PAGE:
Entrepreneur Mark Potts’s blog, “Recovering Journalists,” is filled with his thoughts on the changing world of news media. The sidebars on his blog even offer links to advice articles for laid off journalists and updates on media company bankruptcies and newsroom layoffs. If reading those didn’t make me feel even worse about the future of journalism, reading one of his latest blog posts actually perked my interests for the better.
He discusses Apple’s allegedly upcoming iSlate, a tablet computer that will have Wi-Fi and Internet access. “Apple’s tablet has the potential to change the way we consume and pay for media—many different types of media—as substantially as the company revolutionized the computing business with the original Macintosh, the music business with the iPod and iTunes and telephony and handheld computing with the iPhone,” Potts writes.
Potts outlines how the types of media could be affected by the tablet. For newspapers, he calls it “the ultimate in personalized news” and tells newspapers not to lazily slap print content on the tablet screen. I think that brings up a valid issue—will papers use print content or Web content for the tablet or whip up new content altogether. Journalists already seem to be struggling to adjust to balancing their work load between print and Web. But if users pay for news on the tablet, the extra time and work could literally pay off.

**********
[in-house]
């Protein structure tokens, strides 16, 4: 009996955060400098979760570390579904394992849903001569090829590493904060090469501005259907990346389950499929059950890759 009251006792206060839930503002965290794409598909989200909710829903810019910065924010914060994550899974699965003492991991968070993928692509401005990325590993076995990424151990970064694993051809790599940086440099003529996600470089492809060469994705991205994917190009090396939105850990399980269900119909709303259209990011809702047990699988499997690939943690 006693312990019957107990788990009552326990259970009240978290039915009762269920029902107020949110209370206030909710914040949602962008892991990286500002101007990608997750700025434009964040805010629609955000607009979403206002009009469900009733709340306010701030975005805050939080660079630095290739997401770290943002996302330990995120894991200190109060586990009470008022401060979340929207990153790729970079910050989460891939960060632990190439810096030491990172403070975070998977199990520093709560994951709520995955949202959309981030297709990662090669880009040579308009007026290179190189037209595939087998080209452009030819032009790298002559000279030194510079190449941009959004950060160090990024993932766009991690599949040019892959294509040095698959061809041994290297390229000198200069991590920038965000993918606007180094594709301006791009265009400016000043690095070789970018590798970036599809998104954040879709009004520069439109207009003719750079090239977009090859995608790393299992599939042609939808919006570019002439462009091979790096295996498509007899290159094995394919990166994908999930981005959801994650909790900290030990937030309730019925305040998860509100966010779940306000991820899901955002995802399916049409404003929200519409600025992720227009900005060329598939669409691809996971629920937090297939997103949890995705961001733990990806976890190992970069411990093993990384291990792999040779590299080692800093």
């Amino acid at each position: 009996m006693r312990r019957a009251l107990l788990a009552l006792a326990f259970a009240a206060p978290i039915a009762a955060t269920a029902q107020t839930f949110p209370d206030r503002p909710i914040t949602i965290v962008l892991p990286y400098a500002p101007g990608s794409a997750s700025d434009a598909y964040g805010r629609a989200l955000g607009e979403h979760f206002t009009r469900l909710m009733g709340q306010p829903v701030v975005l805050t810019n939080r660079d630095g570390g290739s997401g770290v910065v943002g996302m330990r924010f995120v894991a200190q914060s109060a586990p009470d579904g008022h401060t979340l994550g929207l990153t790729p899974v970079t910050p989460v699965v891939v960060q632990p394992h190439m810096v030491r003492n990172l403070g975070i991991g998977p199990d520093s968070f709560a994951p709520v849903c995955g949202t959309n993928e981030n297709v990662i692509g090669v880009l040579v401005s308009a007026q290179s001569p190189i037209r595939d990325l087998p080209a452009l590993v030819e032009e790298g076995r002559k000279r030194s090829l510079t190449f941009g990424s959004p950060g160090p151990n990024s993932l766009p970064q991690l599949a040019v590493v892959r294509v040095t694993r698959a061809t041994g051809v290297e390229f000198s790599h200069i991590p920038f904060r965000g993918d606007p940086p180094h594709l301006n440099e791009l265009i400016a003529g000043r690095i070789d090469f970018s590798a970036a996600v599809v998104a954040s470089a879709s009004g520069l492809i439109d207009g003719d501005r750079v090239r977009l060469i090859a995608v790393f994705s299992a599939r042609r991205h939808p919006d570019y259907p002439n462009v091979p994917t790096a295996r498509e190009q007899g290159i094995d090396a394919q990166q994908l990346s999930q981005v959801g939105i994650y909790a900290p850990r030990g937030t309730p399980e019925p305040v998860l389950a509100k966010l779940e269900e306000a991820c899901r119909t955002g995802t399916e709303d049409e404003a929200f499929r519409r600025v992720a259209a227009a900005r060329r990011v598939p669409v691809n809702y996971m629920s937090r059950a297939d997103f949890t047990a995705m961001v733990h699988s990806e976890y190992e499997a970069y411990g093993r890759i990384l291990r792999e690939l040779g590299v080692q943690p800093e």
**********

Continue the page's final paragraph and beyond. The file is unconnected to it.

With magazines, Potts said the tablet has the ability to provide interactivity among readers. In the book world, the tablet will allow books to be read in color unlike the Kindle. TV, movies, apps, gaming, and instant communication would also help add to the invention’s popularity. It’s even a computer, too.
The speculated iTablet could change news media for the better and I hope it does just that.